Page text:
My belief is that products like the iPad, and others like it, will come down in price to the point that dedicated devices will eventually disappear. This will leave sellers electronic books in the awkward position of having a commodity product whose sales are based largely on price, which is rarely good for margins. BKS not only sells its Nook in its own stores, but also at Best Buy (NYSE:BBY). Today I stopped at the local Best Buy to have a look at it. I found it among several other products on the shelf, but it was given a fair amount of shelf space. The presentation from the display unit was less than inspiring but better than at least one other product. The Nook does appear to be selling well and has its fans, but overall I think the product will face a tough road forward.

Competition comes from both bricks and clicks: Borders, WMT and COST sell physical books and Amazon sales are on the internet. There are also several lesser known companies both online and retail. Looking at the sales numbers and patterns, it appears that more store closings are on the way.

I took a look at Edgar Online to find out the numbers and to see how closely the top and bottom line match up with my theory that physical delivery may have seen its best days already.

The stockholders’ equity was listed as (fiscal and not calendar years):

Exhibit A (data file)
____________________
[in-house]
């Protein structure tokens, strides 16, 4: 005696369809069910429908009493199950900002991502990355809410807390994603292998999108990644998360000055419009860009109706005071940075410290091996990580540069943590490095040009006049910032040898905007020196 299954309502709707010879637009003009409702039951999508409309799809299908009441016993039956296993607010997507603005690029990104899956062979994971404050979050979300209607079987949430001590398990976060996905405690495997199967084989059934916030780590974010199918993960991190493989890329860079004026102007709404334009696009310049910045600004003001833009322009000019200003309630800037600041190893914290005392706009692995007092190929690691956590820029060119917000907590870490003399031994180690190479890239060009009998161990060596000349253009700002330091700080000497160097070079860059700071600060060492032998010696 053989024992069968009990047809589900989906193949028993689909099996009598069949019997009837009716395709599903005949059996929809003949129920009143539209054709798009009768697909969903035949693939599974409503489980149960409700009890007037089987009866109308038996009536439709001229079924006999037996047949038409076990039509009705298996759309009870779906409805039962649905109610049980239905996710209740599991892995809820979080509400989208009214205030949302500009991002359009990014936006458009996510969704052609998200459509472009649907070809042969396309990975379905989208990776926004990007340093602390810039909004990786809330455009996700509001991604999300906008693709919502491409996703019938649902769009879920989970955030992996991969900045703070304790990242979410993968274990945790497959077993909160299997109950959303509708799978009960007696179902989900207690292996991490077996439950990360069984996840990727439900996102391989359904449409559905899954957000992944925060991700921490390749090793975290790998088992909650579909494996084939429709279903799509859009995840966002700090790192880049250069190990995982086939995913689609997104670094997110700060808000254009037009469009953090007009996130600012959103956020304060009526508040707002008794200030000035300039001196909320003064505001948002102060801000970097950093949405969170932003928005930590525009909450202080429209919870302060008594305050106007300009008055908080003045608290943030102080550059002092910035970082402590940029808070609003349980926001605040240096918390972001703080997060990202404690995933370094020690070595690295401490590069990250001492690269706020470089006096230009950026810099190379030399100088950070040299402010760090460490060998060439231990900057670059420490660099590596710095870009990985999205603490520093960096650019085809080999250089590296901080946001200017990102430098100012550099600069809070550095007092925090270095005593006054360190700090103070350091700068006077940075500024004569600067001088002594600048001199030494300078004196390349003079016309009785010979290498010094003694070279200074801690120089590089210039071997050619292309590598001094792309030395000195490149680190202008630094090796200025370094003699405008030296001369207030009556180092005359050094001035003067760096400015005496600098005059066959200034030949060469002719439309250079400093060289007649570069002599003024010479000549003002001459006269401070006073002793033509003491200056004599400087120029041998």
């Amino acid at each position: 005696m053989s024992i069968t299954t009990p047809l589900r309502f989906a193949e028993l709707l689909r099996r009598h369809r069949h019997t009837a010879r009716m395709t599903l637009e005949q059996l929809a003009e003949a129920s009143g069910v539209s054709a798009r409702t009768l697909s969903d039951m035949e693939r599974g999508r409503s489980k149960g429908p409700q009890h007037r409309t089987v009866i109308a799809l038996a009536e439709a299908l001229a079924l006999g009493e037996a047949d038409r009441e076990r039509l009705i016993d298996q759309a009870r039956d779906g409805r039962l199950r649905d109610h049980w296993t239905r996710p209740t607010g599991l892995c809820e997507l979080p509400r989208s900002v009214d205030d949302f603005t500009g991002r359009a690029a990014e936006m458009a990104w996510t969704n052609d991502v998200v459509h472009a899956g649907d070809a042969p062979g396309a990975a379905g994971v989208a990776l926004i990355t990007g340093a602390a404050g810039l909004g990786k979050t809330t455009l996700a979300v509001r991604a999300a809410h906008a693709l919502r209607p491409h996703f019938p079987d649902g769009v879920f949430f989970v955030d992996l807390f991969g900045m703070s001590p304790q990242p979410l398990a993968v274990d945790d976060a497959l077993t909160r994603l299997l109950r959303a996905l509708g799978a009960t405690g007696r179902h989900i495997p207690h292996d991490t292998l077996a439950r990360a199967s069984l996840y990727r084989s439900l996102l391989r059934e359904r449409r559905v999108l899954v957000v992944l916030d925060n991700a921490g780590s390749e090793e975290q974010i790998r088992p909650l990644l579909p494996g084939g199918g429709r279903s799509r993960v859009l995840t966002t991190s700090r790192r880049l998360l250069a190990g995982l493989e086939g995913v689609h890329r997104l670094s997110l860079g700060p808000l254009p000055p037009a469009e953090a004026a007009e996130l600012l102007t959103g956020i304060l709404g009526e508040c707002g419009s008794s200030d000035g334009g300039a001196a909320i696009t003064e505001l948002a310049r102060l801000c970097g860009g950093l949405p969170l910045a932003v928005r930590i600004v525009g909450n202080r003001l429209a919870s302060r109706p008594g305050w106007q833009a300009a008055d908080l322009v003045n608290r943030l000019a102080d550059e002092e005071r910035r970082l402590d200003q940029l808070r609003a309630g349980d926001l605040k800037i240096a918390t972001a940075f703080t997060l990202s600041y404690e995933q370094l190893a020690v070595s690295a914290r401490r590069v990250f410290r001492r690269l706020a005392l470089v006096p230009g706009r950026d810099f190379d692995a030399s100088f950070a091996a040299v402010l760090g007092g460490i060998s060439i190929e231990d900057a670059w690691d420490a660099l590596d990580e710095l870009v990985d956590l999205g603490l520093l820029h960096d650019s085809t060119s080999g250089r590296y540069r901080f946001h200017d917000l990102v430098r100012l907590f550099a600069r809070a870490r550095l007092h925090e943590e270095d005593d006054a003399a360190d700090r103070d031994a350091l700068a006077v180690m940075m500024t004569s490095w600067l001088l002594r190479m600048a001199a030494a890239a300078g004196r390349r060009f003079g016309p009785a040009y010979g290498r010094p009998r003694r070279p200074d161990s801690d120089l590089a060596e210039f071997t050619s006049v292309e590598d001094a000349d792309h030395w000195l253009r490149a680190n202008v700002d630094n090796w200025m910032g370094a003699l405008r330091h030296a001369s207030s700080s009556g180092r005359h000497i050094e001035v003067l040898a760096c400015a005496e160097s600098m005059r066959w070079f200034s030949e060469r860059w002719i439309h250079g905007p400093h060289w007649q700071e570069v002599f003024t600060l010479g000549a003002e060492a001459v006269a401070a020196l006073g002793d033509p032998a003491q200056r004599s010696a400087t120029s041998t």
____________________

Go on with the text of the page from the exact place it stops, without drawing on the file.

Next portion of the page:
• 2007: $1,164,865,000
  • 2008: $1,074,720,000
  • 2009: $921,614,000
  • 2010: $901,818,000

Revenue:

  • 2007: $5,139,618
  • 2008: $5,286,674
  • 2009: $5,121,804
  • 2010: $5,810,564

Earnings per share:

  • 2007: $2.31
  • 2008: $2.08
  • 2009: $1.33
  • 2010: $0.64

These numbers indicate to me that sales are not yet a problem, but the quest to turn the sales into profit is headed in the wrong direction. Taking a closer look at the last 10-Q filed 12/9/10 (.pdf), page 14 states that sales at retail and online have fallen while BKS College has added to sales (B&N College acquisition was completed on September 30, 2009). BKS shows an operating loss for the latest quarter. BKS does have the possibility of being bought out if they can find someone that believes that the end of the physical delivery model is not near the end, or if BKS can turn its online business into a profitable venture going forward. Even serious talk or rumor could send the stock much higher if the massive 42% short ratio tries to cover at once. Holding short has also not come without a price in terms of dividend payments (technically in lieu of).

It appears that BKS has about 52 cents per share in cash and a negative cash flow, so shorts may have paid out the last of dividend payments. If the shorts do not get squeezed soon from a buyout, it does appear to me that they will ultimately be proven to have made a profitable trade. I will be looking in the coming week for a short entry and with options available, I will be looking to sell premium, provided implied volatility justifies the possible take-over risk.

Source: Barnes & Noble: Has This Stock's Story Ended?